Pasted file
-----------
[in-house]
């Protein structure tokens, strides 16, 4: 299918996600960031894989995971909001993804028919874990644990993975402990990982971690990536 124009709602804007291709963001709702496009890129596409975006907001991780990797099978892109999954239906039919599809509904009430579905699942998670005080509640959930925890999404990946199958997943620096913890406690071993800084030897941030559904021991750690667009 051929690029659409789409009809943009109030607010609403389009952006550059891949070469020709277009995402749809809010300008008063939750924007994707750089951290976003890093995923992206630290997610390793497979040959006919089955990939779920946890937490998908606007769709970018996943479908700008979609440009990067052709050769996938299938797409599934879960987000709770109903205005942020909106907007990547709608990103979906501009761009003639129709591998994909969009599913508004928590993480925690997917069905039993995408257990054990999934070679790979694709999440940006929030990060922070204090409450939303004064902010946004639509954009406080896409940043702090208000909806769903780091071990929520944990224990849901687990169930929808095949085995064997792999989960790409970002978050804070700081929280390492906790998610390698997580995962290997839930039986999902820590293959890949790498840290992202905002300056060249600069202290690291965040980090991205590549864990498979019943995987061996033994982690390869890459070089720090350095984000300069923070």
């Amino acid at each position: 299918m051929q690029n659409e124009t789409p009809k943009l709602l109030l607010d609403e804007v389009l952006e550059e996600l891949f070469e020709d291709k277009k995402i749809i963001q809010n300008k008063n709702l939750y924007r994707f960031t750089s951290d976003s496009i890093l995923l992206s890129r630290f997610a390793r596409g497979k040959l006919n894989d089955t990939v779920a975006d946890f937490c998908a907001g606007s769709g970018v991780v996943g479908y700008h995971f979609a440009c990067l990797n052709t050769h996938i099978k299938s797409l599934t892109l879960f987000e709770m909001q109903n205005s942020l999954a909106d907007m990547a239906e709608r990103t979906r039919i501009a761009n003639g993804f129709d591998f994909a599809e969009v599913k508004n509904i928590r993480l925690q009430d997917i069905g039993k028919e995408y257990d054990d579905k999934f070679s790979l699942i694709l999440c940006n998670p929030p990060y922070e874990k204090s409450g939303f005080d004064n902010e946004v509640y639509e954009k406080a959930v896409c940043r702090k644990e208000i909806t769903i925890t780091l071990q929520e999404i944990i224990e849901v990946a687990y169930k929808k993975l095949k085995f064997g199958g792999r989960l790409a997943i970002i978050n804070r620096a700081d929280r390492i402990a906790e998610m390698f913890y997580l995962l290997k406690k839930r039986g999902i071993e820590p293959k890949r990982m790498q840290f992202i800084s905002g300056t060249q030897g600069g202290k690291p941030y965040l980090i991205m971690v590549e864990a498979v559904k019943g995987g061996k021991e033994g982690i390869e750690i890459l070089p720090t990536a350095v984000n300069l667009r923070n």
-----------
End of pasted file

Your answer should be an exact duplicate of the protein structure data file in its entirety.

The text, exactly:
[in-house]
């Protein structure tokens, strides 16, 4: 299918996600960031894989995971909001993804028919874990644990993975402990990982971690990536 124009709602804007291709963001709702496009890129596409975006907001991780990797099978892109999954239906039919599809509904009430579905699942998670005080509640959930925890999404990946199958997943620096913890406690071993800084030897941030559904021991750690667009 051929690029659409789409009809943009109030607010609403389009952006550059891949070469020709277009995402749809809010300008008063939750924007994707750089951290976003890093995923992206630290997610390793497979040959006919089955990939779920946890937490998908606007769709970018996943479908700008979609440009990067052709050769996938299938797409599934879960987000709770109903205005942020909106907007990547709608990103979906501009761009003639129709591998994909969009599913508004928590993480925690997917069905039993995408257990054990999934070679790979694709999440940006929030990060922070204090409450939303004064902010946004639509954009406080896409940043702090208000909806769903780091071990929520944990224990849901687990169930929808095949085995064997792999989960790409970002978050804070700081929280390492906790998610390698997580995962290997839930039986999902820590293959890949790498840290992202905002300056060249600069202290690291965040980090991205590549864990498979019943995987061996033994982690390869890459070089720090350095984000300069923070």
């Amino acid at each position: 299918m051929q690029n659409e124009t789409p009809k943009l709602l109030l607010d609403e804007v389009l952006e550059e996600l891949f070469e020709d291709k277009k995402i749809i963001q809010n300008k008063n709702l939750y924007r994707f960031t750089s951290d976003s496009i890093l995923l992206s890129r630290f997610a390793r596409g497979k040959l006919n894989d089955t990939v779920a975006d946890f937490c998908a907001g606007s769709g970018v991780v996943g479908y700008h995971f979609a440009c990067l990797n052709t050769h996938i099978k299938s797409l599934t892109l879960f987000e709770m909001q109903n205005s942020l999954a909106d907007m990547a239906e709608r990103t979906r039919i501009a761009n003639g993804f129709d591998f994909a599809e969009v599913k508004n509904i928590r993480l925690q009430d997917i069905g039993k028919e995408y257990d054990d579905k999934f070679s790979l699942i694709l999440c940006n998670p929030p990060y922070e874990k204090s409450g939303f005080d004064n902010e946004v509640y639509e954009k406080a959930v896409c940043r702090k644990e208000i909806t769903i925890t780091l071990q929520e999404i944990i224990e849901v990946a687990y169930k929808k993975l095949k085995f064997g199958g792999r989960l790409a997943i970002i978050n804070r620096a700081d929280r390492i402990a906790e998610m390698f913890y997580l995962l290997k406690k839930r039986g999902i071993e820590p293959k890949r990982m790498q840290f992202i800084s905002g300056t060249q030897g600069g202290k690291p941030y965040l980090i991205m971690v590549e864990a498979v559904k019943g995987g061996k021991e033994g982690i390869e750690i890459l070089p720090t990536a350095v984000n300069l667009r923070n």